Tom Keighley

Member Article

Employment law reforms spark mixed response

Reforms to the employment law system were set out by Business Secretary Vince Cable today, as part of the Government’s strategy to increase flexibility in the workforce.

Dr Cable announced the measures in a speech to EEF, the manufacturers organisation, following the results of a consultation on resolving workplace disputes, and the Red Tape Challenge review of employment law.

The changes aim to improve the way in which employers hire and fire, but could risk losing staff in smaller businesses their right to claim unfair dismissal.

Government will seek views on a proposal to allow firms of 10 or fewer employees to sack staff without risk of tribunal if they pay compensation.

Unions have opposed the idea, saying it will make it harder for workers to bring cases of victimisation, unfairness and bullying.

Paul Kenny, GMB General Secretary, said: “Lib Dems are making life at work harder for people. On top of cuts that stalled economy recovery the Lib Dems attack the rights of ordinary workers while they have yet to lay a finger on the multi-millionaire elite whose misdeeds and greed led us into this deep economic depression.

“Changing the balance on tribunals to a single legally qualified chair with the voice of business and the shop floor removed will weaken the system.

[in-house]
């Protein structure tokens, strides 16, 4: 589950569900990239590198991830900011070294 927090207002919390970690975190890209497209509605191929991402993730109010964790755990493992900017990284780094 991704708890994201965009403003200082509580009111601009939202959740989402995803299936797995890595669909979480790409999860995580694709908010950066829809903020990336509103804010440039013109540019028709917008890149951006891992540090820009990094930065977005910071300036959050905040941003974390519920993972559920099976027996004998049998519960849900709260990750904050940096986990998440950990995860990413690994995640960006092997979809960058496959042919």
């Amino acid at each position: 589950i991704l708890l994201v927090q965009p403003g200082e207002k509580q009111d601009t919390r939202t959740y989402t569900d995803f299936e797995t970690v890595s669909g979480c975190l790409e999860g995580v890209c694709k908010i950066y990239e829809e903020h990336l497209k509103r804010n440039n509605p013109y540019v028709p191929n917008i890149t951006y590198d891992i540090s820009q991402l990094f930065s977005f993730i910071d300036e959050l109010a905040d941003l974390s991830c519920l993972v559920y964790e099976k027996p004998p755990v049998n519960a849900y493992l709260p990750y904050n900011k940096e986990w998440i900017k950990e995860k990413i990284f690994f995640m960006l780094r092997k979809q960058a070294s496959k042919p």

“It is a retro grade step which will make the tribunals more legalistic not less so.”

In his speech, Dr Cable said: “Let me be clear: we are not re-balancing employment law simply in the direction of employers. Our proposals strike an appropriate balance and we are keeping the necessary protections already in place to protect employees.

“Our proposals are not, emphatically not, an attempt to give businesses an easy ride at the expense of their staff. Nor have we made a cynical choice to favour flexibility over fairness.

“We know that disputes at work cost time and money, reduce productivity and can distract employers from the day-to-day running of their business. Tribunals should be a last resort for workplace problems which is why we want disputes to be solved in other ways.”

Recommendations from the Red Tape Challenge also include a call for evidence on the consultation rules for collective redundancies, and whether 90-day minimum period for more than 100 redundancies can be reduced.

The proposals were welcomed by business groups including the CBI and British Chambers of Commerce.

Dr Adam Marshall, director of policy at the BCC, said: “Employment regulations often create uncertainty for businesses and act as real barriers to confidence, growth and job creation.

“The BCC has long called for a reduction in red tape and a shake-up of the Employment Tribunal system, so we welcome the government’s reform proposals, which respond directly to business concerns.”

This was posted in Bdaily's Members' News section by Tom Keighley .

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